Climate action can save Turkey nearly $150B by 2040: World Bank report


Turkey stands to reap $146 billion (TL 2.52 trillion) in savings over the next 20 years if it takes effective and appropriate actions to boost resilience and adaptation against the impact of climate change and to mitigate economy-wide emissions of carbon dioxide and other greenhouse gases , a pioneering World Bank report said Monday.

The benefits would come largely from reductions in fuel imports and health benefits from reduced air pollution, and contribute to energy security and lower energy expenditures, it was said in a report titled “Türkiye Country Climate and Development Report (CCDR).”

The report called for deep decarbonization of the power sector, energy efficiency and electrification in buildings and transportation, as well as reduction of carbon and other greenhouse gas emissions in industry and agriculture.

Regarding the major changes, the report also says Turkey needs “to reverse course as the world’s 17th largest carbon emitter and to achieve its pledge of carbon neutrality by 2053.”

The CCDR, dubbed a new series of country diagnostic reports from the World Bank Group, “explores the linkages between climate and development to identify priority actions to reduce carbon emissions and build resilience, while supporting economic growth and poverty reduction,” the statement released on the bank’s website read.

The Turkey CCDR, meanwhile, is the first to be issued in the new report series.

Anna Bjerde, World Bank vice president for the Europe and Central Asia region, said “like so many countries around the world, Turkey is experiencing extreme weather events brought on by climate change.”

“With the ratification of the Paris Agreement on Climate Change last year, Turkey joins the global community to tackle this crisis,” Bjerde said.

“The CCDR will allow the World Bank to expand our successful partnership with Turkey to deliver more transformative action to protect lives and livelihoods,” she added.

The World Bank report sets out an illustrative strategy for a resilient and net zero development pathway (RNZP) that combines adaptation and mitigation actions while exploring the costs and benefits of reaching Turkey’s pledge to achieve net zero carbon emissions by 2053.

The strategy focuses on sectors that are key to the country’s efforts to reduce carbon emissions, such as power, transportation, industry and forestry.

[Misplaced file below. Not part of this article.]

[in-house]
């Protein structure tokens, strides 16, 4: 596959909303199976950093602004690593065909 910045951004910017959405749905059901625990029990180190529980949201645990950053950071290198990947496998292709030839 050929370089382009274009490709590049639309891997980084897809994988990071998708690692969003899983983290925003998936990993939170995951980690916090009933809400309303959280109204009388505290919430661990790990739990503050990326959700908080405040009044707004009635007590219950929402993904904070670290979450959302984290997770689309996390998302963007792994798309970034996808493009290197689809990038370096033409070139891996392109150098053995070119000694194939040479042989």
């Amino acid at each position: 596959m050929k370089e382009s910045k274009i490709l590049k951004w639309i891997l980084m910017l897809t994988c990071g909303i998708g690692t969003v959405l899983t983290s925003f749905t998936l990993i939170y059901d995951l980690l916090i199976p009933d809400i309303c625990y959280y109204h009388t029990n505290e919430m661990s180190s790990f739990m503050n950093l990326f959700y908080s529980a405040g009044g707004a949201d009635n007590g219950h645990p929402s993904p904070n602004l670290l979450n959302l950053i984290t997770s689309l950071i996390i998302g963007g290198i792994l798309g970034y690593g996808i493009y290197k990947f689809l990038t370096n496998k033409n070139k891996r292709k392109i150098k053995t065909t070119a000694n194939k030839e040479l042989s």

The report said that electricity is the largest contributor to emissions and a clean electricity grid is needed to drive emissions reductions through the electrification of buildings, transport and industry.

“Deep decarbonization of the power sector requires a sustained transition from coal, expansion and integration of renewable energy, and decisive actions to increase energy efficiency. This will help Turkey achieve energy security, reduce energy costs and meet burgeoning demand,” it said.

In the buildings and transportation sector, the report underlines that better buildings and transport infrastructure “can save lives through higher resilience, but also yield economic benefits by being more energy efficient, improving supply chains, and enhancing mobility, while reducing congestion and air pollution, ” which “would make Turkey’s cities more livable, attractive, resilient, and competitive.”

Reducing emissions in industry and manufacturing is a long-term challenge with short-term opportunities that rely on mobilizing the most recent and most efficient technologies, the report went on to say, adding that for Turkey, “transitioning to greener and more efficiency technologies is also a way of maintaining or even growing its export market share, especially in the European Union.”

There is a need for “a targeted set of policies and measures to optimize emissions reductions, including by crop harvesting, reducing illegal logging, stopping deforestation, strengthening control of forest fires, and increasing forest landscape restoration efforts,” it also said.

The report noted that investments in resilience “are also urgent and essential in a country heavily affected by natural disasters.”

According to official data, in 2021 alone, 107 floods, 66 forest fires, 16 snowstorms and 39 landslides occurred in the country.

The World Bank said that an estimated $165 billion will be needed over the 2022-40 horizon, and that “the private sector is expected to pick up half that cost.”

“And these additional investments are small relative to the size of the Turkish economy and the net benefits they can generate – $146 billion by 2040 after accounting for all costs,” it said.

“A resilient and net zero pathway, which can help Turkey achieve its development and climate objectives while expanding economic and social gains, is feasible,” according to Auguste Kouame, World Bank country director for Turkey.

“Today, thanks to achievements made in renewable energy, solar and wind are the cheapest way to meet most future power demand,” Kouame said.

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